Using techniques against Resistance


Another problem is that students spend a long time learning techniques and are often able to perform these moves perfectly on the punch bag or against an un-resisting partner but then as soon as they try to spar it all goes out the window.

One alternative which can be fun for the new student is to not spend too much time practicing technical skills and just do lots of sparring to get used to the speed and pressure right from the start. This often leads to the student not spending enough time actually practicing and perfecting techniques and instead relying on instinct and athleticism. They may also fall into the trap of becoming over reliant on their favourite techniques and avoiding their weak areas. This can leave huge holes in their game which may be easily exploited in the future by more experienced and well rounded opponents.

Speeding up Reaction Time


Another major problem that students experience in sparring is remembering which technique to do at which time. At the end the round the student realises that they could have used a specific technique which they had been practicing for all of last week. Too many techniques and positions at the early stage means there is too much to think about which slows down the students reaction speed and decision making.

The best way I've found to overcome these issues and to bridge the gap between practicing techniques and then using those techniques in sparring is to use a concept which I borrowed from the Straight Blast Gym. It is called Isolation training and involves zeroing in on just one aspect or skill and focusing on improving it under sparring conditions.

Isolation Boxing Sparring


An example of how this works can be seen in boxing sparring. A group of students have just spent the class working on their jabs and then moved onto slipping jabs, head movement and counters. Now if they go straight into boxing sparring it is likely that everything they have been working on will go out the window, they will be throwing lazy jabs and forgetting how to slip. The alternative is that we go into 'Jab Only Isolation Sparring'. I have found that this leads to much better results as there is less to think about and allows the student to just focus on and perfect one aspect of their game.

Isolation BJJ Sparring


There are many variations of these types of drills, some of the most successful that I have used in the past are BJJ positional sparring drills. A good example of this is the side control sparring progression drill. One person starts off on top in side control and just has to maintain the position while the other tries to escape, as you progress you can add other variables to the drills such as the person on top cannot use hands, person on top has to switch position every 5 seconds, person on top has a specific objective such as getting to mount or knee ride position.

Other good ideas for BJJ drills are sparring from just one specific type of guard e.g. De la Riva guard then going back to the start as soon as either partner achieves their objective which could be getting a sweep or passing the guard.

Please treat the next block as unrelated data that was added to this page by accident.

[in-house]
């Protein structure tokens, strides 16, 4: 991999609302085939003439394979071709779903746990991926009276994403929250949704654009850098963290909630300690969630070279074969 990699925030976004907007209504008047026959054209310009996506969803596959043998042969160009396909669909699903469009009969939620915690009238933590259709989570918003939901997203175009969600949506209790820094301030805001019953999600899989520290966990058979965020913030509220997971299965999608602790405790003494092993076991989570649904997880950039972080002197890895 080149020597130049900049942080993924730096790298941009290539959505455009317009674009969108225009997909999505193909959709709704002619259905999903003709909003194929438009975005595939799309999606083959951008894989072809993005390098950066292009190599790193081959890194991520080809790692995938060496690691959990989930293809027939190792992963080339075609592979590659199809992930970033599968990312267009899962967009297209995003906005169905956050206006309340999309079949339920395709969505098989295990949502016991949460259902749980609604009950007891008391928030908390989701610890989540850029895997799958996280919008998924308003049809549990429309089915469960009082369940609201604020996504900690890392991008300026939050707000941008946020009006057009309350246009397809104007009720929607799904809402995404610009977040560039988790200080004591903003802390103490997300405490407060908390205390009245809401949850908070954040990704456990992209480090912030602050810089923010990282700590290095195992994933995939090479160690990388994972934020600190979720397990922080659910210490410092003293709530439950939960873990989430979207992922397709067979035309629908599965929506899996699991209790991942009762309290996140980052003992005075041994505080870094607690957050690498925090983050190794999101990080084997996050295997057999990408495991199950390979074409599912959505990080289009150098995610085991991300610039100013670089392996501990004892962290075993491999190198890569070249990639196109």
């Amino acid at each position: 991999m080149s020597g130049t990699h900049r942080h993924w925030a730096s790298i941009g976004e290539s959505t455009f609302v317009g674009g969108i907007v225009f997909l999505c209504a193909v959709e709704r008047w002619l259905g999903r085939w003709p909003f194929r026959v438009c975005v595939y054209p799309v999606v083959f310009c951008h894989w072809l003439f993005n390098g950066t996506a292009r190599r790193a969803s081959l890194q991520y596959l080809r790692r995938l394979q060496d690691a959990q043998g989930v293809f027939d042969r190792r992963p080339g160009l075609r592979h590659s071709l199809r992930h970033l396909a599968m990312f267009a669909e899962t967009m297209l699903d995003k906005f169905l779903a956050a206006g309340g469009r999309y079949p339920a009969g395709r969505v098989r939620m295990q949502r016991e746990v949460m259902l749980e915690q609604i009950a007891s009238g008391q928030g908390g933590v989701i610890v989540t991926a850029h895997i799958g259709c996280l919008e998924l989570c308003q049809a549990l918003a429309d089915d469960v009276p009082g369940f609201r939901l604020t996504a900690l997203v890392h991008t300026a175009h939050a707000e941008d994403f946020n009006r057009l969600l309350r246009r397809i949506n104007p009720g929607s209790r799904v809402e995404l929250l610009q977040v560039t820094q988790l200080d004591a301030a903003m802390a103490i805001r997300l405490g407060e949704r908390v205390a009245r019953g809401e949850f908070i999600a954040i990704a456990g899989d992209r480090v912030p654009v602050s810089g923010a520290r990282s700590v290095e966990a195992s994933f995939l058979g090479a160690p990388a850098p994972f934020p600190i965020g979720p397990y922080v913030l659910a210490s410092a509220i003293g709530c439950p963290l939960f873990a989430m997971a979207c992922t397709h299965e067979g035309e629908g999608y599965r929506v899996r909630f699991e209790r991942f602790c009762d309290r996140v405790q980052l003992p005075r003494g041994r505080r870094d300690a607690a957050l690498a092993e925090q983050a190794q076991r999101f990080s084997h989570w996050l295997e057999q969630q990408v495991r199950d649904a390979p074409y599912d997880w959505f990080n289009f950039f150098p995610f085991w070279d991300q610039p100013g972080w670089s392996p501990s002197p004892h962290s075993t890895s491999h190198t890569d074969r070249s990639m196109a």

This idea can also be useful for getting students working on finishing submissions and escaping from submissions at the same time. One student starts with the submission such as a Triangle Choke semi locked in. He then tries to finish the submission while partner works on escaping. If either of them are successful they just reset and try again or reverse roles.

Benefits for Both Training Partners


The great thing about training like this is that it's beneficial for both partners rather than just one person doing the techniques while the other is the dummy. Also, training like this can be better than sparring if there is a big difference in the skill level between students. In a sparring situation the less skilled person would never get a chance to do any attacks of his own and would just spend the entire time unsuccessfully defending attacks.

There are infinite options for these types of drills and are only limited by the imagination of the coaches and students. It is important though that that you don’t just do drills for the sake of it. Ask yourself is this drill developing a skill which is transferable and effective in live sparring and competition . The objective is always to improve real fighting ability rather than to just get better at drills which look impressive but ultimately have no crossover benefits for real fighting ( which is where many traditional martial arts styles have gone wrong in the past)

Don't Try to Win The Drill


Also, within every group of students the majority will see the benefit of the drill and have 'lightbulb' moments (‘oh yeah I do struggle to regain half guard/check kicks/move my head… this drill will really help’) but there will always be one who tries to ‘WIN the DRILL’ by finding loopholes in the rules rather than using the drill the way it was intended. So make sure everyone is clear that the objective is to learn & develop skills rather than just trying to win. Like the person in this clip.